The .244 Holland & Holland Magnumcartridge was created in 1955 in Great Britain by deerstalker and rifle-maker David Lloyd (d. 1996), of Pipewell Hall, Northamptonshire and Glencassley in Sutherland, Scotland, and is not to be confused with the smaller-cased and much milder 6 mm (.244 in) Remington. Stalking on extremely steep deer forests such as his own at Glencassley, Lloyd was in search of a "canyon rifle" cartridge that would shoot exceptionally fast and with a very flat trajectory across deep valleys and over distances out to 300 yards and more, to make range estimation less critical for accurate bullet placement, and to deliver a hard-hitting bullet weighing a minimum of 100 gr. The .244 H&H Magnum easily met these criteria.
. That load and velocity remain standard for the commercially-loaded cartridge today; although handloaders can achieve higher velocities with careful load tuning. The .244 seldom performs well in barrels less than 26 inches (Expression error: Unexpected < operator.
long, owing to the need for a longer bore to allow pressure and bullet velocity to reach intended levels.
Lloyd was unable and unwilling to embark upon commercial cartridge production, and consequently "gave" the cartridge to veteran London rifle and ammunition makers Holland and Holland Ltd., who in 1954 had paid him £250 towards his cartridge development costs. H&H quickly adopted it, the cartridge acquired the prestigious "H&H" appellation, and both H&H and David Lloyd went on to build significant numbers of very high-quality bolt-action deer-stalking rifles in .244 H&H Magnum calibre (see Lloyd rifle). Initially, commercially-loaded ammunition was manufactured by IMI Kynoch at its Birmingham, England factory. Commercially, this cartridge has only ever been loaded with 100-grain (Expression error: Unexpected < operator.
bullets: lighter- and heavier-bulleted loads have been created by handloaders.
Chuck Hawks, a prominent US commentator on rifle cartridges, opines that, "the .244 H&H Magnum represents some sort of high water mark in the development of the 6 mm cartridge. To use an aviation analogy, you could think of it as the Concorde of rifle cartridges." 
David Lloyd, the .244's originator, went on to develop a still more powerful prototype round by reducing the case body taper and increasing the already large power capacity to produce the "David Lloyd 6 mm Magnum". His hope was to use bullets heavier than the .244 H&H standard 100-grain; but this cartridge was never commercially produced, and only two prototype Lloyd rifles are believed to have been chambered for it.
In the early 1990s British fieldsports author and ballistician Colin McKelvie had a custom rifle built on a BRNO CZ Magnum action, with a .244in Border Barrel with a 1:7 fast twist. Using handloads with very-low-drag (VLD) .244in hollow-point bullets of 115 grains (7.5
, accuracy of 0.63 MOA was achieved, with average muzzle velocity of 630ft/s(1,106m/s)and acceptable chamber pressures. This level of performance is what Lloyd had sought with his "improved" .244 H&H Magnum.
While the belted .244 H&H Magnum could be considered the velocity/energy pinnacle of 6 mm/.240in cartridges, that power comes at the cost of significant muzzle blast, as well as shorter-than-average barrel life; in addition to which commercially-loaded ammunition is expensive. Because of these drawbacks the cartridge never came into widespread popularity, and has never been offered as a chambering by any of the mass-market riflemakers. The .244 H&H rather fell by the wayside in favor of 6 mm rifles in the same general class such as the .240 Weatherby Magnum (for which it had been an inspiration to designer Roy Weatherby), and also the various 6.5 mm Magnums. The .244 H&H still has its adherents, however, and occasional rifles are still chambered in this caliber, by Holland & Holland and others. Ammunition is still made for Holland & Holland, and used cases can of course be handloaded.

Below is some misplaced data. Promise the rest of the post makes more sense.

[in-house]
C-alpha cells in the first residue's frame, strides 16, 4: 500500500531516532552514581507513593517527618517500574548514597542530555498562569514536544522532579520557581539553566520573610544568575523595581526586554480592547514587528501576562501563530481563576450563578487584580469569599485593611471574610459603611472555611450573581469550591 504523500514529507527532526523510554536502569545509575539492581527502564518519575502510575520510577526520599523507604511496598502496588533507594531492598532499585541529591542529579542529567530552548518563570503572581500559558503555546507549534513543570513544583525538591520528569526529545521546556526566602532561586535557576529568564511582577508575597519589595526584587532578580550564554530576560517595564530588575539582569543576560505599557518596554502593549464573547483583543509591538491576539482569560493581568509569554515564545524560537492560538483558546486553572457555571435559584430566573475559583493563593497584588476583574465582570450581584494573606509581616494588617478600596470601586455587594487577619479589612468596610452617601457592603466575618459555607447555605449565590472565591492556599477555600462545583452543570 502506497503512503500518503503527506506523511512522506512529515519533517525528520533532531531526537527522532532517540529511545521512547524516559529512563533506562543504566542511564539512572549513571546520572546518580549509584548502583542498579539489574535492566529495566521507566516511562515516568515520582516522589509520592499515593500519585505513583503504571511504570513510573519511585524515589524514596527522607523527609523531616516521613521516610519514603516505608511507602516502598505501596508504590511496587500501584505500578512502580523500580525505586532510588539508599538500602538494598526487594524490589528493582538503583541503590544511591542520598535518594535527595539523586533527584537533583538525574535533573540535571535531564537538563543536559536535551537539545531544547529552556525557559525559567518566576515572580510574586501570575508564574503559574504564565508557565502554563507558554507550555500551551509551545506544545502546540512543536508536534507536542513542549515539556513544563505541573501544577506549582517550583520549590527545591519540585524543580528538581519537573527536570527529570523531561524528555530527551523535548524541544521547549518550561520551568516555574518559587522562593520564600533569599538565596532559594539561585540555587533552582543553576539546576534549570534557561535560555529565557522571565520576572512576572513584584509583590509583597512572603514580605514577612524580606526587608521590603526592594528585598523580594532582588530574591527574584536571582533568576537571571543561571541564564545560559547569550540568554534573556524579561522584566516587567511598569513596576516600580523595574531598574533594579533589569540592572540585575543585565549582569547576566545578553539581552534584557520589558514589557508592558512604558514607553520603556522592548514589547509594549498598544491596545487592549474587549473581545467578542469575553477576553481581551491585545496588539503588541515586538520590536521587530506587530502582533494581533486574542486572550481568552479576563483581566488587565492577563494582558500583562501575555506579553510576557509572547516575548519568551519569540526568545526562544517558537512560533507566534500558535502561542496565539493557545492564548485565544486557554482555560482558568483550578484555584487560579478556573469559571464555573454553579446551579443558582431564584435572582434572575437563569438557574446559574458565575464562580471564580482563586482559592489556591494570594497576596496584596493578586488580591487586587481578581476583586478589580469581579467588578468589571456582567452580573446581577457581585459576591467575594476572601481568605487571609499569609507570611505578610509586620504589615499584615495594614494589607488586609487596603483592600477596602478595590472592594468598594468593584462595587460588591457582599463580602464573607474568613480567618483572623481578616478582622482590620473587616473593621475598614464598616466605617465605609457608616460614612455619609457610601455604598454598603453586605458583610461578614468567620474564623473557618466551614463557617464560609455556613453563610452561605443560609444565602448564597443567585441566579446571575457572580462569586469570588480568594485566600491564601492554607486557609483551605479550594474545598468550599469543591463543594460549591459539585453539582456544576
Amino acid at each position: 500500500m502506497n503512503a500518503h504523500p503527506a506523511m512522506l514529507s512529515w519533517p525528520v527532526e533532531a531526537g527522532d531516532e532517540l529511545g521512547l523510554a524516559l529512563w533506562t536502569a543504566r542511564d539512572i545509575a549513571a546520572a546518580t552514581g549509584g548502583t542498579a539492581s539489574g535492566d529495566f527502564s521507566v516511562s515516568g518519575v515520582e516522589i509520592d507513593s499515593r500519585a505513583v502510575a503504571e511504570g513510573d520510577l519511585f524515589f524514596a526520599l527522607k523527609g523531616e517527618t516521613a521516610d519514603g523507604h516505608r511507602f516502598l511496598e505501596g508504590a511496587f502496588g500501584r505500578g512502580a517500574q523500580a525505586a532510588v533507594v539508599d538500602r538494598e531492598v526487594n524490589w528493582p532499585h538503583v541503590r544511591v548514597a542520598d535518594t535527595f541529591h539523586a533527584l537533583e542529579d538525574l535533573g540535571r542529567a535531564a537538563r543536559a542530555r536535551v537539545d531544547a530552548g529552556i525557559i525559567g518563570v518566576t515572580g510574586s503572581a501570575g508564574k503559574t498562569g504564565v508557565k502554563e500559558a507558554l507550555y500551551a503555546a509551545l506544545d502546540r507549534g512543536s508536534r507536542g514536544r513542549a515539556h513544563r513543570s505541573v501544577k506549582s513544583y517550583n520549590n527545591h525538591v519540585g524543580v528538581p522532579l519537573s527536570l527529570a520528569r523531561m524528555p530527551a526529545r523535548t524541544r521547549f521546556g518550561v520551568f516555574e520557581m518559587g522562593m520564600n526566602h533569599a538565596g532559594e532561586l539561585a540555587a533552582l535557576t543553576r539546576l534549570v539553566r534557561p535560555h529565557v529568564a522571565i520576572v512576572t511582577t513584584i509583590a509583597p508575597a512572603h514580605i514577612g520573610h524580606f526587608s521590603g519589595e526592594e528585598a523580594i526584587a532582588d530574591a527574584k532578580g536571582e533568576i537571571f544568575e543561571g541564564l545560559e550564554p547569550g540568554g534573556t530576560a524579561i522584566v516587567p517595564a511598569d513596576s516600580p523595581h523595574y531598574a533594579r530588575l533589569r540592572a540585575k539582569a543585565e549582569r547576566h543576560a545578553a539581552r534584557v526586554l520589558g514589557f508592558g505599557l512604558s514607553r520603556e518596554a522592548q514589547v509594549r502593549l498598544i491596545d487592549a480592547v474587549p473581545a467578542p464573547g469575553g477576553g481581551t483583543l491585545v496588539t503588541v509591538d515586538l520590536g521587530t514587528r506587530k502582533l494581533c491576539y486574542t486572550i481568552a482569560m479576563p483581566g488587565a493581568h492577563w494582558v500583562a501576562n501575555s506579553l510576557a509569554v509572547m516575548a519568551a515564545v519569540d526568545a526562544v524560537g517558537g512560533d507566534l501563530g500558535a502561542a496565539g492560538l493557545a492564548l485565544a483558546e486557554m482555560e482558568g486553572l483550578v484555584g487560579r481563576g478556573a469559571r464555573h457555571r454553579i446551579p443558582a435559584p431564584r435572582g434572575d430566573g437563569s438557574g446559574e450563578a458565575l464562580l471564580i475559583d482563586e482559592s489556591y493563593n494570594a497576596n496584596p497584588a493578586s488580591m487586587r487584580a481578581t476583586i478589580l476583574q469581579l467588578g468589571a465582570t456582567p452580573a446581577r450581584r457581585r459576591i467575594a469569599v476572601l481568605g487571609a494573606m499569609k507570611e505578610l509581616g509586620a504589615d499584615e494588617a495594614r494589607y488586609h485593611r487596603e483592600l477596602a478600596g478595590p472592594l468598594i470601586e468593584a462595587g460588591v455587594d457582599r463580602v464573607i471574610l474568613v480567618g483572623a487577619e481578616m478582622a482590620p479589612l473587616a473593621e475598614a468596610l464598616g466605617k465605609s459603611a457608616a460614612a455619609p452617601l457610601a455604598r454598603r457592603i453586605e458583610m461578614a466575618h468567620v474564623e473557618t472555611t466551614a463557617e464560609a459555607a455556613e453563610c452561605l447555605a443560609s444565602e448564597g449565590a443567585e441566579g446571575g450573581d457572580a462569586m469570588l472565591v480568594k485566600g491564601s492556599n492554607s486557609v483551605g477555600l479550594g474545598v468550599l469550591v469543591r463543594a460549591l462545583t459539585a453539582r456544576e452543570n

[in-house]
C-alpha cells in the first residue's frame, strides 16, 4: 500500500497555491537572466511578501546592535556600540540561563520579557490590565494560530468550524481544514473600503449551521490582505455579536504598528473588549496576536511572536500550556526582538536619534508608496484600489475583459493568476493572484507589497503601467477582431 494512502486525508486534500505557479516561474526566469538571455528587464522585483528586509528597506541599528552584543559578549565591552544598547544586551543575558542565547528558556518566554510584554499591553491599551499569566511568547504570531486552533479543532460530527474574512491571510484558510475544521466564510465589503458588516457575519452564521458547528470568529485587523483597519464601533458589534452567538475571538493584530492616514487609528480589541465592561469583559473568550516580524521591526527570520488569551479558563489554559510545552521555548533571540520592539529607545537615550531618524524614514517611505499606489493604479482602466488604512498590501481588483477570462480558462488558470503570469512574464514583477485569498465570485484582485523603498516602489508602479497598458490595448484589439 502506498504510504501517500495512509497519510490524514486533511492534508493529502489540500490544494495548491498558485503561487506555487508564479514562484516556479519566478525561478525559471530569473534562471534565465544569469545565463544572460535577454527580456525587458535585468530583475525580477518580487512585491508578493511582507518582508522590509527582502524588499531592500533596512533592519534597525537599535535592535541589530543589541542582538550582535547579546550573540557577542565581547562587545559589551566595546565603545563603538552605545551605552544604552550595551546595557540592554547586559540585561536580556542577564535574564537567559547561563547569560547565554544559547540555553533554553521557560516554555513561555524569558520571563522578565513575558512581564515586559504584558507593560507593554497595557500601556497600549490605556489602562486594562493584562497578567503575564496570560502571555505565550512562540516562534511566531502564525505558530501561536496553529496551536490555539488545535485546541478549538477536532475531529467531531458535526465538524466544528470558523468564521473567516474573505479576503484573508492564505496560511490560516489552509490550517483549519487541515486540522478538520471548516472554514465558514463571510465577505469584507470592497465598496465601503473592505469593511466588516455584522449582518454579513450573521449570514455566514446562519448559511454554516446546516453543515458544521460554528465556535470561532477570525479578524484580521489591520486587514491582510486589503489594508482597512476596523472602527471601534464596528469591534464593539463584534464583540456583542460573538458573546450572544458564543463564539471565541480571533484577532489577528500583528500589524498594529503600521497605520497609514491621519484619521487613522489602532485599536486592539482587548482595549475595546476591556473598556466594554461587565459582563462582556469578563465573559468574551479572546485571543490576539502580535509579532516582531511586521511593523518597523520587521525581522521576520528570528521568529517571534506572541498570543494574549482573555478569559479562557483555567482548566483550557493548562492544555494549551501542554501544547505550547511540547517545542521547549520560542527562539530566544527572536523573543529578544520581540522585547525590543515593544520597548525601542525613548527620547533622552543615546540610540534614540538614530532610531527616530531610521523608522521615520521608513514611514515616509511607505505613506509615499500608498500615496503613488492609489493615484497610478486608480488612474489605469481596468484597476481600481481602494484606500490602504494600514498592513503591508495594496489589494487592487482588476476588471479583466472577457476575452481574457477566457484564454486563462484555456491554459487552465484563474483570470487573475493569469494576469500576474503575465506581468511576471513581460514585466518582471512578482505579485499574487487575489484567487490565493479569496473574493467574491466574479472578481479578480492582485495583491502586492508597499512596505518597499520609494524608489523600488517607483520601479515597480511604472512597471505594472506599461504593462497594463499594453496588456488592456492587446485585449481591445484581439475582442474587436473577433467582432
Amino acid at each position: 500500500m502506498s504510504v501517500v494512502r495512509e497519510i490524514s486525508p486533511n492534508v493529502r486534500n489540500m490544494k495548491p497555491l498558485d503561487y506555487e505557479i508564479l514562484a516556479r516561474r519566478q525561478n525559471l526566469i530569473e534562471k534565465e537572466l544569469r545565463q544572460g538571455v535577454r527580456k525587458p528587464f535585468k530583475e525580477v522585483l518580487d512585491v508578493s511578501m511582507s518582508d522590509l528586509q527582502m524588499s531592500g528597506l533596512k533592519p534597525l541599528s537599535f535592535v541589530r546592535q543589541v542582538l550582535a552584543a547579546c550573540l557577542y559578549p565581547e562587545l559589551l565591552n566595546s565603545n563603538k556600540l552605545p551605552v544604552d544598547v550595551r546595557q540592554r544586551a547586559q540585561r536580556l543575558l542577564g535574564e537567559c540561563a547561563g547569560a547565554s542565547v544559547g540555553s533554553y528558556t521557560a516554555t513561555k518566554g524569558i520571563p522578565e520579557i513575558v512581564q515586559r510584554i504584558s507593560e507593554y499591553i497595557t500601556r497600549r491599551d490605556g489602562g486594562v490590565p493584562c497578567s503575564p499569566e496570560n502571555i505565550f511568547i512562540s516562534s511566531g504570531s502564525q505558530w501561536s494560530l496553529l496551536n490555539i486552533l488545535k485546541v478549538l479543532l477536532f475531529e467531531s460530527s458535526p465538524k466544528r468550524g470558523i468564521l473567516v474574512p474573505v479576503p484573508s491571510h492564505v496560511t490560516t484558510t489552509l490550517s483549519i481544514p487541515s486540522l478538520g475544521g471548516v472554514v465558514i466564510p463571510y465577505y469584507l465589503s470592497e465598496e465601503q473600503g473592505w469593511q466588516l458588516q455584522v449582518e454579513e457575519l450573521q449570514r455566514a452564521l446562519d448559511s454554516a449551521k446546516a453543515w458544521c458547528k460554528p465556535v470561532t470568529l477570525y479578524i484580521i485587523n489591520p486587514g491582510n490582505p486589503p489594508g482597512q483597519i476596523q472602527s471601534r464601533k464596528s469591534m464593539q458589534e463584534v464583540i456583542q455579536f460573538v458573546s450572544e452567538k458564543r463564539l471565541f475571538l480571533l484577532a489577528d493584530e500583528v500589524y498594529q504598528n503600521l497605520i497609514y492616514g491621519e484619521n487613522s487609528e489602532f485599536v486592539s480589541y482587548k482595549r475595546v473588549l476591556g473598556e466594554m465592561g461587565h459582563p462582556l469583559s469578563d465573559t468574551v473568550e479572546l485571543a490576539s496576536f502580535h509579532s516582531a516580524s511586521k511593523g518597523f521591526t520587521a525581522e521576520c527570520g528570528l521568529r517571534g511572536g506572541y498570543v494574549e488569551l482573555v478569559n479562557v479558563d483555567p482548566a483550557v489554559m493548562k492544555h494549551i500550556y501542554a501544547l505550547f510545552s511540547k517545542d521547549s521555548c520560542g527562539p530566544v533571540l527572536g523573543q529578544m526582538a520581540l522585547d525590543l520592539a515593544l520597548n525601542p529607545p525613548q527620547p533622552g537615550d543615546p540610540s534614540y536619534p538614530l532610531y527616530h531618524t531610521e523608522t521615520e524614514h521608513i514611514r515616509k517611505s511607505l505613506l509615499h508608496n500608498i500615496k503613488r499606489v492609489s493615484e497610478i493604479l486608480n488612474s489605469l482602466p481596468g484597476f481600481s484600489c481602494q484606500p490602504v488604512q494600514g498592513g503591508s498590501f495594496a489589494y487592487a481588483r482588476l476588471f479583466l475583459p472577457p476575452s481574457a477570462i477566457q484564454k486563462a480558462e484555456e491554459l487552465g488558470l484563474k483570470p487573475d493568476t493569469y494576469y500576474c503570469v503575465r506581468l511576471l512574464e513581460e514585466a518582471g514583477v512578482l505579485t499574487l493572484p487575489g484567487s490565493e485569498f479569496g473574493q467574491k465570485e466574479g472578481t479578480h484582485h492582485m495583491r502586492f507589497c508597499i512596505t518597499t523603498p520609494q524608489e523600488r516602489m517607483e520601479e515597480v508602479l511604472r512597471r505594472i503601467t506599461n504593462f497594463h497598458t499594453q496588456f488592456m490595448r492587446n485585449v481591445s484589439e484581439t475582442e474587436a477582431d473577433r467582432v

Such extremely high velocity calibers always invite controversy, and the .244 H&H has been passionately condemned (invariably by commentators with little practical experience of it) as a result of some reports of rifles blowing-up or seriously malfunctioning as a result of massively excessive chamber and bore pressures. A few such incidents have occurred; but the fault in all cases has been found to lie with the rifles' owners' failure to keep the bores scrupulously free of accumulated copper fouling. The very fast, rapidly spinning .244 bullet tends to deposit bullet gilding metal fouling rather readily, especially in a roughly bored barrel, and as this deposition builds up the bore becomes constricted and internal pressures rise exponentially, sometimes to and beyond danger point. Accurate and safe shooting with the .244 H&H - an extreme cartridge - has always been predicated upon meticulous bore cleaning, which is essential. Where this has been done, no rifle has failed to perform well and safely.
Despite the .244 designation, the .244 H&H Magnum actually uses a bullet of .245in diameter, similar to its older, much milder H&H predecessor, the .240 Apex; and this has been a source of some confusion, and of frustration to handloaders. Most typical 6 mm caliber cartridges use a .243 bullet. While there is a wealth of market choice for the handloader seeking good .243in diameter hunting bullets, such as are used in the .243 Winchester, the .245in bullet is only made in one 100-grain type, exclusively for the commercial manufacturers of this cartridge. Attempts to use conventional .243in bullets in a H&H or Lloyd barrel bored for .245 have been disappointing, with indifferent accuracy. However, a few enthusiasts have achieved very good results with custom-made rifles, using .244 H&H chamber reamers on barrels bored to .243in., using standard .243in bullets.